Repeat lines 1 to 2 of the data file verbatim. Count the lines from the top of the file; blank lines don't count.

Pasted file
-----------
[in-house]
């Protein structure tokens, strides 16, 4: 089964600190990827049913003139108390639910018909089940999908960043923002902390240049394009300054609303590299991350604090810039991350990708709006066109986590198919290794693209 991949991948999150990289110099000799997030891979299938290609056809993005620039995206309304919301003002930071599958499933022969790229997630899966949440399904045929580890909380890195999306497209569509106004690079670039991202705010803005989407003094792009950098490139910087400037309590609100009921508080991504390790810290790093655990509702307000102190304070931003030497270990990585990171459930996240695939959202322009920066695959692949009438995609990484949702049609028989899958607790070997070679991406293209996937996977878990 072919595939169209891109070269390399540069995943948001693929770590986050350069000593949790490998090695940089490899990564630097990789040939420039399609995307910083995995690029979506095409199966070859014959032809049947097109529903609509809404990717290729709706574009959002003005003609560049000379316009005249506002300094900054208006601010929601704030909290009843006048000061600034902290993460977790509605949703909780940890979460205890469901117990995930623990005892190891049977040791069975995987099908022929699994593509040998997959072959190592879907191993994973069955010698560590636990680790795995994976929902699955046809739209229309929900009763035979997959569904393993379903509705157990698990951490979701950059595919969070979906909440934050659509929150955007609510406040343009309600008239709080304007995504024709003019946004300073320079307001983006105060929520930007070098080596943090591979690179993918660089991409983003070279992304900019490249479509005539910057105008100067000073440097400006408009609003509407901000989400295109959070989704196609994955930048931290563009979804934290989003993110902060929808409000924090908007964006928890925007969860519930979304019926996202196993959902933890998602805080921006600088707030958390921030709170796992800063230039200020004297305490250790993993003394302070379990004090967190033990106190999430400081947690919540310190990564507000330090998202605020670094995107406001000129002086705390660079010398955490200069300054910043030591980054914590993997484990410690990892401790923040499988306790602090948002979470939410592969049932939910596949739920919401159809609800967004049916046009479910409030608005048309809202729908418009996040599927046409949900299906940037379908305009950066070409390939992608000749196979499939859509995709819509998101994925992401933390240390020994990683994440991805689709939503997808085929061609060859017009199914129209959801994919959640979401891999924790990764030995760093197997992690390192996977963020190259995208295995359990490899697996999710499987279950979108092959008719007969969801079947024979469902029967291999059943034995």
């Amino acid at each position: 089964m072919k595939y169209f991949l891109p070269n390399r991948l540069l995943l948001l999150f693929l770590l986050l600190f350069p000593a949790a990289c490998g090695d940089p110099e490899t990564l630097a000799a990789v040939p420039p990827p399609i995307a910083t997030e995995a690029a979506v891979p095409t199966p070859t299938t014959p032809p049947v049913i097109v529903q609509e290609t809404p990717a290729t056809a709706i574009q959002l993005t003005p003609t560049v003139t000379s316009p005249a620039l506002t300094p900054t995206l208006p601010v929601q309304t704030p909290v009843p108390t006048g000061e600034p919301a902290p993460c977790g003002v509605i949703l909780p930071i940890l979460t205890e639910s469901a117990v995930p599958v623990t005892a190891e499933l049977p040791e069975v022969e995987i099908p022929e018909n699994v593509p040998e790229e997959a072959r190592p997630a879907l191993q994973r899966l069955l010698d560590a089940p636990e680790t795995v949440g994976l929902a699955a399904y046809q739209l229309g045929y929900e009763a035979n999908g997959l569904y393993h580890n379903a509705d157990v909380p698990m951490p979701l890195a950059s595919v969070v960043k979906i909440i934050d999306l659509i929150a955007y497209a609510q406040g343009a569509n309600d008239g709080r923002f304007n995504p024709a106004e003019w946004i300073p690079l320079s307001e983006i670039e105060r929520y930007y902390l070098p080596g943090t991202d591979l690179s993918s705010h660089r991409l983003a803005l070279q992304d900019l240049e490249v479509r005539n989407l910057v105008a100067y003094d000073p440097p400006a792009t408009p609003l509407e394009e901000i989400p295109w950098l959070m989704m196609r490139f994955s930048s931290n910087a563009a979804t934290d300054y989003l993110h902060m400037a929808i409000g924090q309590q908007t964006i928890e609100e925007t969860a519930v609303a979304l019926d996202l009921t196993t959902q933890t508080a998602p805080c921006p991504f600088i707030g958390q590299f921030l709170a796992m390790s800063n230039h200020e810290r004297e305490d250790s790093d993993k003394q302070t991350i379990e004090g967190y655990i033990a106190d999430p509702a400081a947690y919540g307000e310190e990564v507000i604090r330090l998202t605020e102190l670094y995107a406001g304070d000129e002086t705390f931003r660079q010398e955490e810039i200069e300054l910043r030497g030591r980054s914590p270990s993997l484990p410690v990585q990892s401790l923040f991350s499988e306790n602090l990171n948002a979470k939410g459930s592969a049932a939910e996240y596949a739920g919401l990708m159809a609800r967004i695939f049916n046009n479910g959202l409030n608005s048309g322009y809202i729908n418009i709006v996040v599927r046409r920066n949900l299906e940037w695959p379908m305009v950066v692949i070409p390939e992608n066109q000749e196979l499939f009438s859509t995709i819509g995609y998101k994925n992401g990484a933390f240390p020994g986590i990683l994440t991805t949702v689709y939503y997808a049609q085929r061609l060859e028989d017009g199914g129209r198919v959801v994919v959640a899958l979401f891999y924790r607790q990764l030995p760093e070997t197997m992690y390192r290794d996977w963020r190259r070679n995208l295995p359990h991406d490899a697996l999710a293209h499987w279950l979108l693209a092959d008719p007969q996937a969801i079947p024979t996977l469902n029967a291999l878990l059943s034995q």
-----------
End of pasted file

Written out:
[in-house]
């Protein structure tokens, strides 16, 4: 089964600190990827049913003139108390639910018909089940999908960043923002902390240049394009300054609303590299991350604090810039991350990708709006066109986590198919290794693209 991949991948999150990289110099000799997030891979299938290609056809993005620039995206309304919301003002930071599958499933022969790229997630899966949440399904045929580890909380890195999306497209569509106004690079670039991202705010803005989407003094792009950098490139910087400037309590609100009921508080991504390790810290790093655990509702307000102190304070931003030497270990990585990171459930996240695939959202322009920066695959692949009438995609990484949702049609028989899958607790070997070679991406293209996937996977878990 072919595939169209891109070269390399540069995943948001693929770590986050350069000593949790490998090695940089490899990564630097990789040939420039399609995307910083995995690029979506095409199966070859014959032809049947097109529903609509809404990717290729709706574009959002003005003609560049000379316009005249506002300094900054208006601010929601704030909290009843006048000061600034902290993460977790509605949703909780940890979460205890469901117990995930623990005892190891049977040791069975995987099908022929699994593509040998997959072959190592879907191993994973069955010698560590636990680790795995994976929902699955046809739209229309929900009763035979997959569904393993379903509705157990698990951490979701950059595919969070979906909440934050659509929150955007609510406040343009309600008239709080304007995504024709003019946004300073320079307001983006105060929520930007070098080596943090591979690179993918660089991409983003070279992304900019490249479509005539910057105008100067000073440097400006408009609003509407901000989400295109959070989704196609994955930048931290563009979804934290989003993110902060929808409000924090908007964006928890925007969860519930979304019926996202196993959902933890998602805080921006600088707030958390921030709170796992800063230039200020004297305490250790993993003394302070379990004090967190033990106190999430400081947690919540310190990564507000330090998202605020670094995107406001000129002086705390660079010398955490200069300054910043030591980054914590993997484990410690990892401790923040499988306790602090948002979470939410592969049932939910596949739920919401159809609800967004049916046009479910409030608005048309809202729908418009996040599927046409949900299906940037379908305009950066070409390939992608000749196979499939859509995709819509998101994925992401933390240390020994990683994440991805689709939503997808085929061609060859017009199914129209959801994919959640979401891999924790990764030995760093197997992690390192996977963020190259995208295995359990490899697996999710499987279950979108092959008719007969969801079947024979469902029967291999059943034995």